An RCT protocol of varying financial incentive amounts for smoking cessation among pregnant women

BMC Public Health (Impact Factor: 2.26). 11/2012; 12(1):1032. DOI: 10.1186/1471-2458-12-1032
Source: PubMed


Smoking during pregnancy is harmful to the unborn child. Few smoking cessation interventions have been successfully incorporated into standard antenatal care. The main aim of this study is to determine the feasibility of a personal financial incentive scheme for encouraging smoking cessation among pregnant women.
A pilot randomised control trial will be conducted to assess the feasibility and potential effectiveness of two varying financial incentives that increase incrementally in magnitude ($20 vs. $40AUD), compared to no incentive in reducing smoking in pregnant women attending an Australian public hospital antenatal clinic.
Ninety (90) pregnant women who self-report smoking in the last 7 days and whose smoking status is biochemically verified, will be block randomised into one of three groups: a. No incentive control group (n=30), b. $20 incremental incentive group (n=30), and c. $40 incremental incentive group (n=30). Smoking status will be assessed via a self-report computer based survey in nine study sessions with saliva cotinine analysis used as biochemical validation. Women in the two incentive groups will be eligible to receive a cash reward at each of eight measurement points during pregnancy if 7-day smoking cessation is achieved. Cash rewards will increase incrementally for each period of smoking abstinence.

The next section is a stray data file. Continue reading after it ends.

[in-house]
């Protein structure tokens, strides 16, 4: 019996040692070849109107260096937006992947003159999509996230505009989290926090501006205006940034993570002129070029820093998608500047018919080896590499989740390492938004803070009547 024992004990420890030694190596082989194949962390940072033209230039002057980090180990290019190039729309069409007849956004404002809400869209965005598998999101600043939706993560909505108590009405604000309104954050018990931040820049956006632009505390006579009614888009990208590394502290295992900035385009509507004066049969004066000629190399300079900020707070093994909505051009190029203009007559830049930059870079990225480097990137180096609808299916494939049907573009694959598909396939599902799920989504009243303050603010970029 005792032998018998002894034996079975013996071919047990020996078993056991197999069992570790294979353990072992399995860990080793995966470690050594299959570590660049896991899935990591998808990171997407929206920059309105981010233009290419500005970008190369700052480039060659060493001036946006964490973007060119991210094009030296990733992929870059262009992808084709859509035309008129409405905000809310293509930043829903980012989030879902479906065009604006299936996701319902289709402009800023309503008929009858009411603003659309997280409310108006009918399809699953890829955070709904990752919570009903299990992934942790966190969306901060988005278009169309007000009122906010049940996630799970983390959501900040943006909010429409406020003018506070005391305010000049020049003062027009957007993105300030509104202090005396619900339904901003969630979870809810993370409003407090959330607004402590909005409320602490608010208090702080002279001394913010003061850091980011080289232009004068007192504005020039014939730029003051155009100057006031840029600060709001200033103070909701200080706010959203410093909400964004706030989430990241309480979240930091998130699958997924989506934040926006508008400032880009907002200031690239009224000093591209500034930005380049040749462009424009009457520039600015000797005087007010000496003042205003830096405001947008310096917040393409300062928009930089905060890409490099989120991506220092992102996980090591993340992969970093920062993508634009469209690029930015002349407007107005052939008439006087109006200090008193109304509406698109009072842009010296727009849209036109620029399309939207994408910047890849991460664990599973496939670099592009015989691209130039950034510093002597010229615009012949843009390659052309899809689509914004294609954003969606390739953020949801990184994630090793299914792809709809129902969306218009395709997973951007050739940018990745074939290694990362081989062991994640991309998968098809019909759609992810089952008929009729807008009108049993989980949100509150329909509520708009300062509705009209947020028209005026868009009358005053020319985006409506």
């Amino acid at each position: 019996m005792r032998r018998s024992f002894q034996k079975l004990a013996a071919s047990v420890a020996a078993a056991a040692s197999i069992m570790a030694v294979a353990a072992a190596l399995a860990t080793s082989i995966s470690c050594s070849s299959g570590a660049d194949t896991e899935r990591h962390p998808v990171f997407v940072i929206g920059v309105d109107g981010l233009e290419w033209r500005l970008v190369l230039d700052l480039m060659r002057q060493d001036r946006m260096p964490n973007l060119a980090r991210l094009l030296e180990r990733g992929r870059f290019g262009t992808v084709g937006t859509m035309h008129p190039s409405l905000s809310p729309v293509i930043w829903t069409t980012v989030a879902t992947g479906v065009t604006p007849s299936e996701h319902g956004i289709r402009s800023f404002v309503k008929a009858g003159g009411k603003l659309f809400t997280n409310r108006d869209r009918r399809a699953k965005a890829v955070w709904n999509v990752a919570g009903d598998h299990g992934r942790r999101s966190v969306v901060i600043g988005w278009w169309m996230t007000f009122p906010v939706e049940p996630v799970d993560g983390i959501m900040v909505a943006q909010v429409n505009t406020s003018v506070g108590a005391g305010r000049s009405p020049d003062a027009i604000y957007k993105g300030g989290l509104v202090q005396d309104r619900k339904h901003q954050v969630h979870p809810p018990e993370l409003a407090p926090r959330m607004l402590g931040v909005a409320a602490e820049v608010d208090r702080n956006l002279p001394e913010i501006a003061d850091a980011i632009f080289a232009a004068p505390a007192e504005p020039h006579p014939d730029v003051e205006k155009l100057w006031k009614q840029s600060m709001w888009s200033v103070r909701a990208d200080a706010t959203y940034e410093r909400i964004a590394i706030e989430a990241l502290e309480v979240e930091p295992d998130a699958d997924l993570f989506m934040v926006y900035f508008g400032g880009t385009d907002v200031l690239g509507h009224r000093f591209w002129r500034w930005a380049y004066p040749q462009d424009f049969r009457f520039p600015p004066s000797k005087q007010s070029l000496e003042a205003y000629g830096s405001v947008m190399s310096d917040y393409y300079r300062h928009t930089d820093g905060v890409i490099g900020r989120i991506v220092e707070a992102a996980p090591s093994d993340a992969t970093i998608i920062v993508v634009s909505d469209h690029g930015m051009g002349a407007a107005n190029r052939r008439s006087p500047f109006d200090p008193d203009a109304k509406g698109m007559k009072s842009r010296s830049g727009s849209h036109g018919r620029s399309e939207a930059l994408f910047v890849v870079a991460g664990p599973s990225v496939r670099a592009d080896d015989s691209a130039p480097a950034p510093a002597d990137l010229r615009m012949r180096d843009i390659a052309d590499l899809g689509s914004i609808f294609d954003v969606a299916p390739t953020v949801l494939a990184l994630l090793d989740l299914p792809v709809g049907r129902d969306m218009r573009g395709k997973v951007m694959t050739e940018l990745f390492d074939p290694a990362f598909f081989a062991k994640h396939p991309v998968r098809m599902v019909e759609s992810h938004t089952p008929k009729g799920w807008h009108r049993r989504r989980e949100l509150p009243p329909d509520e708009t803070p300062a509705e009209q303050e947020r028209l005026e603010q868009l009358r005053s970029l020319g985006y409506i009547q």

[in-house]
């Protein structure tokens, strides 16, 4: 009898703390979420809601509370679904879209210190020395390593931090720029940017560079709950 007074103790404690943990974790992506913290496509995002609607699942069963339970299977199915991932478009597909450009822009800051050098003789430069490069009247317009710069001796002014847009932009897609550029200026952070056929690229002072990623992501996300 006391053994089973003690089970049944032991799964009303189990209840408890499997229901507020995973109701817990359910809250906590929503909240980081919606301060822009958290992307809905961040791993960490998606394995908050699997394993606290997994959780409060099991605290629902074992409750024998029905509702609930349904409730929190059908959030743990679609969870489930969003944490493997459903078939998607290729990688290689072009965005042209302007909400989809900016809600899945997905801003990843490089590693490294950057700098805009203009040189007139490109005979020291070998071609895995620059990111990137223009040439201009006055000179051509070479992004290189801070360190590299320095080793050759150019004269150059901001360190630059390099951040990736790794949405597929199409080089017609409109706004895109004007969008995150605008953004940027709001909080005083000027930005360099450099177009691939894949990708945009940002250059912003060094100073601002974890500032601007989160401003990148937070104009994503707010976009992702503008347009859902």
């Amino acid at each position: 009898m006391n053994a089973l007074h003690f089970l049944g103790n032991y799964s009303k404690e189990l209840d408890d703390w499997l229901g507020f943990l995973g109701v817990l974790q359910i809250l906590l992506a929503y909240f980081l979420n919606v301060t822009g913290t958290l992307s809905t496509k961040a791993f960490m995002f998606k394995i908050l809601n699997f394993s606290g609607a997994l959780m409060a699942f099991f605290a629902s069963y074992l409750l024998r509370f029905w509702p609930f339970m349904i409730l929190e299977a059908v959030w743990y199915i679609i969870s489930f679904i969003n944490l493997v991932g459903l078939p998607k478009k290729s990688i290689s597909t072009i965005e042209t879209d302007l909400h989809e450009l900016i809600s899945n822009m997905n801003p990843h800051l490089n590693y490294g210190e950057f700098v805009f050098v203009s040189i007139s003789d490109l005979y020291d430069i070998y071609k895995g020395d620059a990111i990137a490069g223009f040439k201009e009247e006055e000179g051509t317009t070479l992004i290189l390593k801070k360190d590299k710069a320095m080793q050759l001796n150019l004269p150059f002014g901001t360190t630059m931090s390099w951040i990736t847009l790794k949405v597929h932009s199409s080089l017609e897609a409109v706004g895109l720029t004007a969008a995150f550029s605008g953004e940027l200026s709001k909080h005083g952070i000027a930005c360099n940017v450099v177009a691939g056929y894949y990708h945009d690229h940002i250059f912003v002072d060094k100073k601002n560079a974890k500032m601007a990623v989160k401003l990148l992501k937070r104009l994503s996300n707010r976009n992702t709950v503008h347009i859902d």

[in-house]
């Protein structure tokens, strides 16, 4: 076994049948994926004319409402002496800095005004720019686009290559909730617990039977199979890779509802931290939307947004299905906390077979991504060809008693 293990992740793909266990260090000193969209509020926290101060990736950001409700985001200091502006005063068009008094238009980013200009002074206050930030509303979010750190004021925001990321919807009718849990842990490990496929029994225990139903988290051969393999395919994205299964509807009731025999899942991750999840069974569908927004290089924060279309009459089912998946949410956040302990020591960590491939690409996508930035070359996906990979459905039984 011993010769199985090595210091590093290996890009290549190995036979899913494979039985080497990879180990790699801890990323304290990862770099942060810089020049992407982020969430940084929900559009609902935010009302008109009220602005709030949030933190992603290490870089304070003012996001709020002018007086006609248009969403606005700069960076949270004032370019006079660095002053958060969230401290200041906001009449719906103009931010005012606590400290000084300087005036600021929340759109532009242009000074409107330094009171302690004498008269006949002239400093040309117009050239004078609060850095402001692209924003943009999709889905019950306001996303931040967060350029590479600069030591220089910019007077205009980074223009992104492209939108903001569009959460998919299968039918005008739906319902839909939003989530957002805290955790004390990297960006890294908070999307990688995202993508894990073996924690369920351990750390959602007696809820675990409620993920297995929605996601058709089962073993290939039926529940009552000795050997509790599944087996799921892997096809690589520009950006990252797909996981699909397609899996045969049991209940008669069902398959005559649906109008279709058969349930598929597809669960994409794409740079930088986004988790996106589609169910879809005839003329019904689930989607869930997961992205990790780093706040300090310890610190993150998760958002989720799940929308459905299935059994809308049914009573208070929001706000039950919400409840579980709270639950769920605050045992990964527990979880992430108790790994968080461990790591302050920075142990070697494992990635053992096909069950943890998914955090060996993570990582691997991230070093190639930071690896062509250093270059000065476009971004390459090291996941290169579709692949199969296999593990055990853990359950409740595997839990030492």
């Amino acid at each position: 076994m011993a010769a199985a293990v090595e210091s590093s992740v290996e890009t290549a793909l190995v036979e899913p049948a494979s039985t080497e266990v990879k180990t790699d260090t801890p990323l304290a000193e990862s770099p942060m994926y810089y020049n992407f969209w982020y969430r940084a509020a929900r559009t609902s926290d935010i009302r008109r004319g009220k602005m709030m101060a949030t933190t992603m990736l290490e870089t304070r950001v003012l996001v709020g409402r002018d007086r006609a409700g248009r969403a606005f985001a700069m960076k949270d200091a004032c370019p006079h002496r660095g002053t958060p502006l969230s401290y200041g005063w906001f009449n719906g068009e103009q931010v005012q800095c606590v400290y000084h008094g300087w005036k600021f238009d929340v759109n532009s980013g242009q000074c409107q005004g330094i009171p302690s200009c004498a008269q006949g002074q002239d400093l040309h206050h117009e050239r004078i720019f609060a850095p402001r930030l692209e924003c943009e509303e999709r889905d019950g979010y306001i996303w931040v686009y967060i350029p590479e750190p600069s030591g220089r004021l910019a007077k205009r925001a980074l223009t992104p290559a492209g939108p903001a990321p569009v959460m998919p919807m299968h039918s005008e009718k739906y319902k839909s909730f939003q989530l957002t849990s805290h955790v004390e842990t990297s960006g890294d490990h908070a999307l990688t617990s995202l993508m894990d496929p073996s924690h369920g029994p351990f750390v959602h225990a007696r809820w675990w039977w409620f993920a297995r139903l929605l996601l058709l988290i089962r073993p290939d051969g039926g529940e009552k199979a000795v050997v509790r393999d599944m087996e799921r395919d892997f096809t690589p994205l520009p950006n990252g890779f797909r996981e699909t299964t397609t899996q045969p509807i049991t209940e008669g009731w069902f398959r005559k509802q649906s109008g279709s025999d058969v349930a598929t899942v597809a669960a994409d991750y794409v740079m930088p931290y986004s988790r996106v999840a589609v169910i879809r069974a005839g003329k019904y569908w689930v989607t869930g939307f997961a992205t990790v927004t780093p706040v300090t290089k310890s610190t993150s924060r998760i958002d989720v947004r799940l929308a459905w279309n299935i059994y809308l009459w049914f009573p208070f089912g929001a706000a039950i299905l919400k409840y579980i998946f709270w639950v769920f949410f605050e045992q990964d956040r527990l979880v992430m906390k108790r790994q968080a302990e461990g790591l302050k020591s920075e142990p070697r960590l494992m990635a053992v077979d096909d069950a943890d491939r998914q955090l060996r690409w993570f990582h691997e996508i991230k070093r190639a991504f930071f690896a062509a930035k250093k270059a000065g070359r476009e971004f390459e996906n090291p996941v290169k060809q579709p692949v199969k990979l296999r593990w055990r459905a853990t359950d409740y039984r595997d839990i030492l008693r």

Identifying strategies that are effective in reducing the number of women smoking during pregnancy and are easily adopted into standard antenatal practice is of utmost importance. A personal financial incentive scheme is a potential antenatal smoking cessation strategy that warrants further investigation.
Trial registration
Australian New Zealand Clinical Trials Registry (ANZCTR) number: ACTRN12612000399897

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Available from: Marita C Lynagh, Oct 03, 2015